Monday, April 18, 2011

Review: “The Unbearable Lightness of Being” by Milan Kundera (2 of 4)

The Unbearable Lightness of Being has as its antithesis lightness and heaviness. Lightness is good, and heaviness is unbearable. But there is a mysterious pull to both of them. Some choose heaviness, and others lightness. What is heaviness, and what is lightness? They’re a mystery that take a whole book to describe. But as best I can, I will summarize. Lightness is that which has no ultimate meaning. Kundera associates lightness with freedom from duty and responsibility, and also of worry.

Heaviness, is the opposite. It is that which is eternal, which has significance. Ideals are heavy. Duty is heavy. Standing up against Communism is heavy. In perhaps my favorite motif of the book, Kundera uses a line from Beethoven to capture the sense of heaviness, “Es muss sein!” in German (“It must be!”). He even writes out the line of sheet music to go along with it (p32). This line is repeated whenever someone has to do something big or ‘important’.

Kundera’s characters each make ‘heavy’ or ‘light’ choices. But in the end, the last chapter shows the happiness that is gained by one who lives in lightness. I think the most powerful chapters, the final few, are in praise of the life of the protagonist’s dog. He glorifies animals because they can live life happy; they can live in a circle, with no ultimate duty, need to march forward. He explains, “That is why man cannot be happy: happiness is the longing for repetition” (298).

Key Thematic Quotes:

“In the world of eternal return the weight of unbearable responsibility lies heavy on every move we make.” 5

“For there is nothing heavier than compassion.” 31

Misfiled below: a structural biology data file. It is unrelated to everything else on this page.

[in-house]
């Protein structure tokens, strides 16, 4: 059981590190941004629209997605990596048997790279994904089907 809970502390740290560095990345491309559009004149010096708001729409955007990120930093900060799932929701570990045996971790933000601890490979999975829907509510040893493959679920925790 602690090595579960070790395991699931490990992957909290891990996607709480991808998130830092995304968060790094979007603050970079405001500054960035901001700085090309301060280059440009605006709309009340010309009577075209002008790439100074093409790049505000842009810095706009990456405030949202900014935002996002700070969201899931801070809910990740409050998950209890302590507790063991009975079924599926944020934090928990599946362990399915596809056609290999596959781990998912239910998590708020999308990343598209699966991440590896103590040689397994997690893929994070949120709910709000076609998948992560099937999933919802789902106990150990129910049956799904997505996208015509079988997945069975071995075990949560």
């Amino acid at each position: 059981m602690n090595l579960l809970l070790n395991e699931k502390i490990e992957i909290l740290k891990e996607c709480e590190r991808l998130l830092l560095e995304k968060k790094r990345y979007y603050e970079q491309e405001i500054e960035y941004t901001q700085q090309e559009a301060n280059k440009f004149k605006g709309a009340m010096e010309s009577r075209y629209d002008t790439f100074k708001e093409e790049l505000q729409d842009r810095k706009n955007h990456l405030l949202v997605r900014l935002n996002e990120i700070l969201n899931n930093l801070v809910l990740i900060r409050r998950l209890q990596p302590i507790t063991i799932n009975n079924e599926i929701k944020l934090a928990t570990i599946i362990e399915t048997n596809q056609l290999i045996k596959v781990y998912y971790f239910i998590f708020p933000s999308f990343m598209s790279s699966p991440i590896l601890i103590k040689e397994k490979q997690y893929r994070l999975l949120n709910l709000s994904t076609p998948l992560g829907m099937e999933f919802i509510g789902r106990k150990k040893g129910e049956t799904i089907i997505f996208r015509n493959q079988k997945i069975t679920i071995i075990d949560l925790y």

“Only necessity is heavy, and only what is heavy has value.” 33

“Anyone whose goal is ‘something higher’ must expect some day to suffer vertigo.” 59

“That darkness was pure, perfect, thoughtless, visionless; that darkness was without end, without borders; that darkness was the infinite we each carry within us. (Yes, if you’re looking for infinity, just close your eyes!)… A man with closed eyes is a wreck of a man.” 95 (This was said of Franz, who was the one who sought a heavy life).

 “Her drama was a drama not of heaviness but of lightness. What fell to her lot was not the burden but the unbearable lightness of being.” 122

“His choice was not between playacting and action. His choice was between playacting and no action at all.” 268

“That is why man cannot be happy: happiness is longing for repetition” 298

My Favorite Quotes:

“Tomas did not realize at the time that metaphors are dangerous. Metaphors are not to be trifled with.”11

“Ever since man has learned to give each part of the body a name, the body has given him less trouble. He has also learned that the soul is nothing more than the gray matter of the brain in action. The old duality of body and soul has become shrouded in scientific terminology, and we can laugh at it as merely an obsolete prejudice. But just make someone who has fallen in love listen to his stomach rumble, and the unity of body and soul, that lyrical illusion of the age of science, instantly fades away.” 40

“Sheets of paper covered with words pile up in archives sadder than cemeteries, because no one ever visits them, not even on All Souls’ Day. Culture is perishing in overproduction, in an avalanche of words, in the madness of quantity … a sea of words with no weight and no resemblance to life.” 103

 “Indeed, the only truly serious questions are ones that even a child can formulate.”139

“Sometimes you make up your mind about something without knowing why, and your decision persists by the power of inertia. Every year it gets harder to change.” 308

Table of Contents:
Introduction - Part 1 of 4
Christ and Kundera - Part 3 of 4
Conclusion - Part 4 of 4


  1. I've just finished the book ( and flicking back over the quotes you've listed really helped me reflect on Kundera's meaning. Many thanks.

  2. My pleasure! Let me know when you write your review; I'd like to read it.